At the suppression hearing, the People argued that the search of the vehicle was lawful because the defendant consented to it.   The hearing court, discrediting the testimony of the police witness in that regard, found otherwise, and, inter alia, granted that branch of the defendant's omnibus motion which was to suppress the weapons.   The People subsequently moved to reargue that branch of the motion, asserting that the search had been lawful under the automobile exception (see People v. Belton, 55 N.Y.2d 49, 447 N.Y.S.2d 873, 432 N.E.2d 745).   The court granted reargument and, upon reargument, denied that branch of the motion which was to suppress the weapons, finding that the search was authorized under the automobile exception.

 Assuming without deciding that, contrary to the defendant's contentions, the Supreme Court properly granted reargument to allow the People to advance a new theory under which they claimed the search of the vehicle was lawful (cf. People v. Crandall, 69 N.Y.2d 459, 515 N.Y.S.2d 745, 508 N.E.2d 657;   People v. Dodt, 61 N.Y.2d 408, 417-418, 474 N.Y.S.2d 441, 462 N.E.2d 1159;  People v. Green, 33 N.Y.2d 496, 500, 354 N.Y.S.2d 933, 310 N.E.2d 533;   People v. Cordes, 270 A.D.2d 430, 705 N.Y.S.2d 270;  People v. Lopez, 235 A.D.2d 496, 497, 653 N.Y.S.2d 130), the court should have adhered to its prior determination suppressing the weapons found in the car.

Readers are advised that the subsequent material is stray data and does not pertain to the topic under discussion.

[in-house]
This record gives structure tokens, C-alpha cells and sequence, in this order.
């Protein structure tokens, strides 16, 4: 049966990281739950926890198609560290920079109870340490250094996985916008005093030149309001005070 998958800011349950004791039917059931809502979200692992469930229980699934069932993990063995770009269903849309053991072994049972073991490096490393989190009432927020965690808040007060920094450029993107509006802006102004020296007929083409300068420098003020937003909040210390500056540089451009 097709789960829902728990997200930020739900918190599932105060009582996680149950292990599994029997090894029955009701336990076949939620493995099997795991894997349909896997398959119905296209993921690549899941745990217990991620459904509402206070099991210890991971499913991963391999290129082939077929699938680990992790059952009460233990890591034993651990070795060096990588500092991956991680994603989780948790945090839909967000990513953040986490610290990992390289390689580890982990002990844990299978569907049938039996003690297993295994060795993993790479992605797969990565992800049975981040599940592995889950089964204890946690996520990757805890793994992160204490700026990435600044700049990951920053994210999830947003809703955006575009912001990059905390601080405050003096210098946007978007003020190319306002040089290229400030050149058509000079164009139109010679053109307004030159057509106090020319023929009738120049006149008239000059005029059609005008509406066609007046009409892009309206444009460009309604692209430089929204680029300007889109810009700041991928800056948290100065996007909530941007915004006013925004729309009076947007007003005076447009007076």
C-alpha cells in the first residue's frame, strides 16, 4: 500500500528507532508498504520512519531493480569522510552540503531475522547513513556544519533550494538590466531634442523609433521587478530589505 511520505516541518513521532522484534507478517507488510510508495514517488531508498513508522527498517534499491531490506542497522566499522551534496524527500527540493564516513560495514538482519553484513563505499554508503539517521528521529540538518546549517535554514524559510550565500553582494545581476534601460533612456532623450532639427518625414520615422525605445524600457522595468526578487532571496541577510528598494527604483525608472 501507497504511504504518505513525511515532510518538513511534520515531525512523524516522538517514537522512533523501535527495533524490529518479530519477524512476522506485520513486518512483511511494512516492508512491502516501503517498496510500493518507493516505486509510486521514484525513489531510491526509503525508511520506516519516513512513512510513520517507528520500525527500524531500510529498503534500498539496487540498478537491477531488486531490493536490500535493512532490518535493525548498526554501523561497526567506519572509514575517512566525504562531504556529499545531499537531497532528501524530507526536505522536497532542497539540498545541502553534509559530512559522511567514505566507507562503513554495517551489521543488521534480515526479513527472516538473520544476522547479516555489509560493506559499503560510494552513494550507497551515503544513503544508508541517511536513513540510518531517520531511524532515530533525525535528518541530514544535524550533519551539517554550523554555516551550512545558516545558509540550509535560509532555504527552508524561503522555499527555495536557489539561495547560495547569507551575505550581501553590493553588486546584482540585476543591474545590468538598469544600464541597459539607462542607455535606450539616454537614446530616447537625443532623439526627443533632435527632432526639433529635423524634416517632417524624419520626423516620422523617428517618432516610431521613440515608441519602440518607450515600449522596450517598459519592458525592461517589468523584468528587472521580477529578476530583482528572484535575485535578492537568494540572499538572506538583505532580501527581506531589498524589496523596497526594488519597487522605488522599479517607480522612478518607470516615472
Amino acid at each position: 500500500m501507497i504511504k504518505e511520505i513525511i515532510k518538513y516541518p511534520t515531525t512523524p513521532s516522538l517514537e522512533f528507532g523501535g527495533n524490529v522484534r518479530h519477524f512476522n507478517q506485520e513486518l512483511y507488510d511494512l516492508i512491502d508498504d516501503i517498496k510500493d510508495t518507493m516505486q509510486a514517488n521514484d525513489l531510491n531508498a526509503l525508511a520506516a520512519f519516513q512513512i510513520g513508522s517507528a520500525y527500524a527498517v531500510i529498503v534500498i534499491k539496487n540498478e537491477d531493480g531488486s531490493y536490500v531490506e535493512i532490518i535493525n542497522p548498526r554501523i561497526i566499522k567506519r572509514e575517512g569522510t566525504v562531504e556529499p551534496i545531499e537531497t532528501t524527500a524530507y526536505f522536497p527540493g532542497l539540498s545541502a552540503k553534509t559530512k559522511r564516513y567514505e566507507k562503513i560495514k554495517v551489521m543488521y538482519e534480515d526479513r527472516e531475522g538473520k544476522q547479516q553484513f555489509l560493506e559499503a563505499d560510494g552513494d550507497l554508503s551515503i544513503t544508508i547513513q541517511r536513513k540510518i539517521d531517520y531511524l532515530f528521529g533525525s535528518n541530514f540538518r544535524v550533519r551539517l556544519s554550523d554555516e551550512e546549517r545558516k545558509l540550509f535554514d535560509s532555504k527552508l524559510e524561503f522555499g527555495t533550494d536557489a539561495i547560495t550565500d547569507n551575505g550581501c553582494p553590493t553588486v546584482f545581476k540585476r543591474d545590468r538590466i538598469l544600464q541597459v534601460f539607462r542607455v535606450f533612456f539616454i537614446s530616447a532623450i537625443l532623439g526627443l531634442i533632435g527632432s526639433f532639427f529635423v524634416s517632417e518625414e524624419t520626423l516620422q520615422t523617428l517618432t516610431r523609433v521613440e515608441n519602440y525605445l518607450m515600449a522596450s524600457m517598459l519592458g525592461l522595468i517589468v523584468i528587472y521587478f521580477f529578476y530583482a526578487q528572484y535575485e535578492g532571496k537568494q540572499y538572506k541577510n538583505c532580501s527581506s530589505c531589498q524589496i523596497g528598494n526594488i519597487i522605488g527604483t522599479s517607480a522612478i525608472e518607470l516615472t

The vehicle was lawfully parked in the motel parking lot, and there is no claim that the weapons or any other contraband were in plain view from outside the car.   The only information that the police had regarding the presence of weapons inside the vehicle came from the woman.   Notably, there is no evidence that she ever told the police that the defendant had used the weapons in the assault or robbery he allegedly committed against her.   Thus, there is no record evidence to support the conclusion that the police had probable cause to believe that the vehicle contained evidence “related to the crime for which the [defendant's] arrest [was] being made” (People v. Belton, supra at 55, 447 N.Y.S.2d 873, 432 N.E.2d 745;  see People v. Galak, 81 N.Y.2d 463, 467, 600 N.Y.S.2d 185, 616 N.E.2d 842).